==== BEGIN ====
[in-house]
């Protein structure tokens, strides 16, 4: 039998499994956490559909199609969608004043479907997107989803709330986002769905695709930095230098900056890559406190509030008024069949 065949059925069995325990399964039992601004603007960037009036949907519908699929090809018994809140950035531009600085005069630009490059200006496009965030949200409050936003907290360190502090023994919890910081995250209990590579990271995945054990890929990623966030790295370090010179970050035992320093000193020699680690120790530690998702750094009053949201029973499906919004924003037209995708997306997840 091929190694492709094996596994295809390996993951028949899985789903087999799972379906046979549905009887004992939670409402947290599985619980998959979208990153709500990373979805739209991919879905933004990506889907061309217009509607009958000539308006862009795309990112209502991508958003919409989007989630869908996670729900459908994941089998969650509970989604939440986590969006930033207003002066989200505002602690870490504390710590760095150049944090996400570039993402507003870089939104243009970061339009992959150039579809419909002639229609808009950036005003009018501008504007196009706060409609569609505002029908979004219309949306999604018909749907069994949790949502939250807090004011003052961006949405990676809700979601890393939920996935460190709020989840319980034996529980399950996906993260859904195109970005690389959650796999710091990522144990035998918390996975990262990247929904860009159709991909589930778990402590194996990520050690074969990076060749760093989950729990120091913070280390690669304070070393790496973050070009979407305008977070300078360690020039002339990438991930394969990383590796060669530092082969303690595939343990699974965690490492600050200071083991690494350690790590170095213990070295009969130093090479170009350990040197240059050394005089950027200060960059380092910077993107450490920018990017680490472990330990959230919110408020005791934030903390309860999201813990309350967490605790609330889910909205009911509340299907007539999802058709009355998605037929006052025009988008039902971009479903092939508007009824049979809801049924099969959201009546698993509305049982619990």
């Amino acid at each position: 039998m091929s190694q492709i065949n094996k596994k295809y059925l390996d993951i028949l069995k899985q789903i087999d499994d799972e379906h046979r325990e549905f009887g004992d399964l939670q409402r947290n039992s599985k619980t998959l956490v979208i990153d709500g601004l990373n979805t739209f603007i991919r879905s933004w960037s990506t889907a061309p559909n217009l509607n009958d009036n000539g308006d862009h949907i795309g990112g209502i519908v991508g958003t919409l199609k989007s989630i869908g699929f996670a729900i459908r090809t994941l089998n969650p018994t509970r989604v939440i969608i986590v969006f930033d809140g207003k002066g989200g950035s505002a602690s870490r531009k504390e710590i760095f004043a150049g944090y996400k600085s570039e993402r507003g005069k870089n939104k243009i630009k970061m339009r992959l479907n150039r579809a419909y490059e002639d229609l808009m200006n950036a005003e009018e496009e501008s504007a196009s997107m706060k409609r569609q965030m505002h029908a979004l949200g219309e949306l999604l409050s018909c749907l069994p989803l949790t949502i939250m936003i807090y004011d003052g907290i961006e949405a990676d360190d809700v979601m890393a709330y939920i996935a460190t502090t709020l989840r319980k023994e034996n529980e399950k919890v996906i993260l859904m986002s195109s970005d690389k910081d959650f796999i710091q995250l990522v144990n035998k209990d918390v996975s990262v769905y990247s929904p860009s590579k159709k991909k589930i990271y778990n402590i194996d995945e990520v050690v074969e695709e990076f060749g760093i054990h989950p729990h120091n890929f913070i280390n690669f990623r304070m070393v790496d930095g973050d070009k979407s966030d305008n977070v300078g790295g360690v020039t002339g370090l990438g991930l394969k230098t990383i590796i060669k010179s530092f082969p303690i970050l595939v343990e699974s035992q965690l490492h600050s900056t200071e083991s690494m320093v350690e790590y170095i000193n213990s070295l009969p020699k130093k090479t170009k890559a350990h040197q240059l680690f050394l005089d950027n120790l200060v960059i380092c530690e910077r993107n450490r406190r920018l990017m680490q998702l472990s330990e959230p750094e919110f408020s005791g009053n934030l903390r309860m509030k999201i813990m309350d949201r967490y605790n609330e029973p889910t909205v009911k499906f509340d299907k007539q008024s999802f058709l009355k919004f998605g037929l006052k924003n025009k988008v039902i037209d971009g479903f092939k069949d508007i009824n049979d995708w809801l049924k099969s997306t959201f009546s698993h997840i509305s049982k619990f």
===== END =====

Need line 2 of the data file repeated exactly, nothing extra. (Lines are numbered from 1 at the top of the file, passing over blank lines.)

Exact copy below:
């Protein structure tokens, strides 16, 4: 039998499994956490559909199609969608004043479907997107989803709330986002769905695709930095230098900056890559406190509030008024069949 065949059925069995325990399964039992601004603007960037009036949907519908699929090809018994809140950035531009600085005069630009490059200006496009965030949200409050936003907290360190502090023994919890910081995250209990590579990271995945054990890929990623966030790295370090010179970050035992320093000193020699680690120790530690998702750094009053949201029973499906919004924003037209995708997306997840 091929190694492709094996596994295809390996993951028949899985789903087999799972379906046979549905009887004992939670409402947290599985619980998959979208990153709500990373979805739209991919879905933004990506889907061309217009509607009958000539308006862009795309990112209502991508958003919409989007989630869908996670729900459908994941089998969650509970989604939440986590969006930033207003002066989200505002602690870490504390710590760095150049944090996400570039993402507003870089939104243009970061339009992959150039579809419909002639229609808009950036005003009018501008504007196009706060409609569609505002029908979004219309949306999604018909749907069994949790949502939250807090004011003052961006949405990676809700979601890393939920996935460190709020989840319980034996529980399950996906993260859904195109970005690389959650796999710091990522144990035998918390996975990262990247929904860009159709991909589930778990402590194996990520050690074969990076060749760093989950729990120091913070280390690669304070070393790496973050070009979407305008977070300078360690020039002339990438991930394969990383590796060669530092082969303690595939343990699974965690490492600050200071083991690494350690790590170095213990070295009969130093090479170009350990040197240059050394005089950027200060960059380092910077993107450490920018990017680490472990330990959230919110408020005791934030903390309860999201813990309350967490605790609330889910909205009911509340299907007539999802058709009355998605037929006052025009988008039902971009479903092939508007009824049979809801049924099969959201009546698993509305049982619990």